But I wave her on. “Second floor?” I asked. (Which would be the third floor in the United States.) She nodded yes, and I said I’d walk up the stair and meet her there. I actually jogged up the stairs and arrived at the elevator just as the doors opened and she exited. I think she was a little surprised to see me already there. =)

The room was absolutely adorable—I kind of expected a dump for how much I paid for it—but it was actually a pretty nice room.

I took a brief stroll through the city to see all of the major sites along the route. More pilgrims start their hike in Sarria than any other town along the trail—about 21% of all pilgrims reaching Santiago. The reason for this being such a popular starting point is because it’s the last significant town with train and bus service on the trail where you can still get credit for “walking” the trail when you arrive in Santiago, just over 100 kilometers away. It kind of strikes as incredulous that anyone would even want credit for hiking such a short distance. I could do 100 kilometers pretty easily in a three-day weekend, and those who start here have missed so much of what makes the trail worth hiking. They barely even have time to form blisters on their feet before they reach Santiago.

But I didn’t really feel as bitter as I might sound about things. It’s their own loss, not mine. If I were running the church in Santiago, though, I’d definitely require people to walk from at least as far as Leon to get credit. They should be waking for at least a week for their hike to count!

At the same time, it marked another important milestone for me. This really was the beginning of the end. I was just a few days away from Santiago now. So close, that everyone who wanted to hike to Santiago was now on the trail with me. I picked up dinner at a grocery store across the street from my hotel, walked back to my room, and made myself comfortable for the night. =)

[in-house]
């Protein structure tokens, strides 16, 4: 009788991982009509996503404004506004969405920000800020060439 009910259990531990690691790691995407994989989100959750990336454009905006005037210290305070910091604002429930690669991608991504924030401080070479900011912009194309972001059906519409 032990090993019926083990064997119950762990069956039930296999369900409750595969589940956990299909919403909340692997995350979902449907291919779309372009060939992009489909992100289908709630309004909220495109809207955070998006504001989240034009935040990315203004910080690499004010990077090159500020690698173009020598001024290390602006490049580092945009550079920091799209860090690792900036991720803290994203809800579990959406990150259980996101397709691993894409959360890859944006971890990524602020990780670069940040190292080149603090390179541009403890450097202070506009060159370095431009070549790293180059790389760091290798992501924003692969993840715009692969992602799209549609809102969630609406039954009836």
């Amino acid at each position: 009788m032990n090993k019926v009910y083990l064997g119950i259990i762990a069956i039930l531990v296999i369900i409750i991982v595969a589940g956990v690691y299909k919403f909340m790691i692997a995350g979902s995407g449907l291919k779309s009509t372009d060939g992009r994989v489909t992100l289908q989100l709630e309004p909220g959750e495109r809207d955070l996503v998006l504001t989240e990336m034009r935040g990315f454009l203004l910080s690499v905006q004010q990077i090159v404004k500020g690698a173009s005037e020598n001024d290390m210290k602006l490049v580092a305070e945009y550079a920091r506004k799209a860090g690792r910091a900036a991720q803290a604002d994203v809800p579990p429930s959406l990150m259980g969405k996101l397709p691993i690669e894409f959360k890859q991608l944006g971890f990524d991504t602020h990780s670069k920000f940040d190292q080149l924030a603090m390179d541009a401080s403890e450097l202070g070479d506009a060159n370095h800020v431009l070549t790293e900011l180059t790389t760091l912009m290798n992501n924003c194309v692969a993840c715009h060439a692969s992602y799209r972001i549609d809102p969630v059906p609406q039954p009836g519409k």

The road looked like it was rained on, but if it did rain there,
it was before I arrived. The misty fog kept everything
quite damp, however.


The streets of Sarria.

My hotel room for the night. =)

A door handle in town.

A mural outside of a library. I’m pretty sure this
represents the big, bad wolf chasing after the
three little pigs. =)


Unknown said...

"I believe that this phobia is currently unnamed by the scientific community. It either falls under "acrophobia" or "fear of heights" or under claustrophobia or "fear of small, inclosed spaces".
I would suggest something along the lines of sursumdeorsumphobia, which means litterally, in latin, "fear of up and down" it seems to fit. Sursum is up and deorsum is down, and it makes sense."
so how about
fear of small, high places that go up and down.

Kristin aka Trekkie Gal said...

There are phobia words for things such as a fear of beautiful women (Venustraphobia), the fear of losing cell phone service (nomophobia) and the fear of ferns (pteridophobia), but there is no word for something as common as the fear of elevators??? That just seems...wrong!